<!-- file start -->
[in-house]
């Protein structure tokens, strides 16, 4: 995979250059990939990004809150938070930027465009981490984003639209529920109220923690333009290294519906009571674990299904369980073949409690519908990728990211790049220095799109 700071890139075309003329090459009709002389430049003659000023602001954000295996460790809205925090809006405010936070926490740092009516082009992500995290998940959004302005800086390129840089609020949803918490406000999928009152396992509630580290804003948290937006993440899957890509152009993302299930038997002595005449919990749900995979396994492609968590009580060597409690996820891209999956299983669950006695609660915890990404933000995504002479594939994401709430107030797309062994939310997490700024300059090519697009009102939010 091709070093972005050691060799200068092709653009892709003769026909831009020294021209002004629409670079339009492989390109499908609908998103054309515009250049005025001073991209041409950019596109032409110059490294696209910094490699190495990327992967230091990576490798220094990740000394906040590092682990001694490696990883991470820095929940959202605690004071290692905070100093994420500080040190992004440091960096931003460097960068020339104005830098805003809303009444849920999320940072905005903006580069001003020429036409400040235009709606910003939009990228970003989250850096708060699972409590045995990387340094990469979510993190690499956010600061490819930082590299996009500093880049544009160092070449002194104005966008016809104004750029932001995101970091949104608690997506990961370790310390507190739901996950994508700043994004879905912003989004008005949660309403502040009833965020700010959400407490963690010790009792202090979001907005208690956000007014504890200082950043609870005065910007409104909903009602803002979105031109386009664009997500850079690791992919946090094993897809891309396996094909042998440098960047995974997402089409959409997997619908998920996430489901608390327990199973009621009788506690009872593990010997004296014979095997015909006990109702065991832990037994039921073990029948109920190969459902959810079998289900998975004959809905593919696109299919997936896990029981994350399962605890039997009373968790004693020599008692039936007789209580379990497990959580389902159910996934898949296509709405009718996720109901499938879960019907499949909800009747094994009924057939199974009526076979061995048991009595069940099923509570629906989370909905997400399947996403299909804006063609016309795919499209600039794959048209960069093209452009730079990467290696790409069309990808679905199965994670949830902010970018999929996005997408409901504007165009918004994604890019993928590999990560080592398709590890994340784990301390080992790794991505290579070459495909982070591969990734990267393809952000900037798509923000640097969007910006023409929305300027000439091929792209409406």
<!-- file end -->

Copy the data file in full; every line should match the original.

[in-house]
């Protein structure tokens, strides 16, 4: 995979250059990939990004809150938070930027465009981490984003639209529920109220923690333009290294519906009571674990299904369980073949409690519908990728990211790049220095799109 700071890139075309003329090459009709002389430049003659000023602001954000295996460790809205925090809006405010936070926490740092009516082009992500995290998940959004302005800086390129840089609020949803918490406000999928009152396992509630580290804003948290937006993440899957890509152009993302299930038997002595005449919990749900995979396994492609968590009580060597409690996820891209999956299983669950006695609660915890990404933000995504002479594939994401709430107030797309062994939310997490700024300059090519697009009102939010 091709070093972005050691060799200068092709653009892709003769026909831009020294021209002004629409670079339009492989390109499908609908998103054309515009250049005025001073991209041409950019596109032409110059490294696209910094490699190495990327992967230091990576490798220094990740000394906040590092682990001694490696990883991470820095929940959202605690004071290692905070100093994420500080040190992004440091960096931003460097960068020339104005830098805003809303009444849920999320940072905005903006580069001003020429036409400040235009709606910003939009990228970003989250850096708060699972409590045995990387340094990469979510993190690499956010600061490819930082590299996009500093880049544009160092070449002194104005966008016809104004750029932001995101970091949104608690997506990961370790310390507190739901996950994508700043994004879905912003989004008005949660309403502040009833965020700010959400407490963690010790009792202090979001907005208690956000007014504890200082950043609870005065910007409104909903009602803002979105031109386009664009997500850079690791992919946090094993897809891309396996094909042998440098960047995974997402089409959409997997619908998920996430489901608390327990199973009621009788506690009872593990010997004296014979095997015909006990109702065991832990037994039921073990029948109920190969459902959810079998289900998975004959809905593919696109299919997936896990029981994350399962605890039997009373968790004693020599008692039936007789209580379990497990959580389902159910996934898949296509709405009718996720109901499938879960019907499949909800009747094994009924057939199974009526076979061995048991009595069940099923509570629906989370909905997400399947996403299909804006063609016309795919499209600039794959048209960069093209452009730079990467290696790409069309990808679905199965994670949830902010970018999929996005997408409901504007165009918004994604890019993928590999990560080592398709590890994340784990301390080992790794991505290579070459495909982070591969990734990267393809952000900037798509923000640097969007910006023409929305300027000439091929792209409406």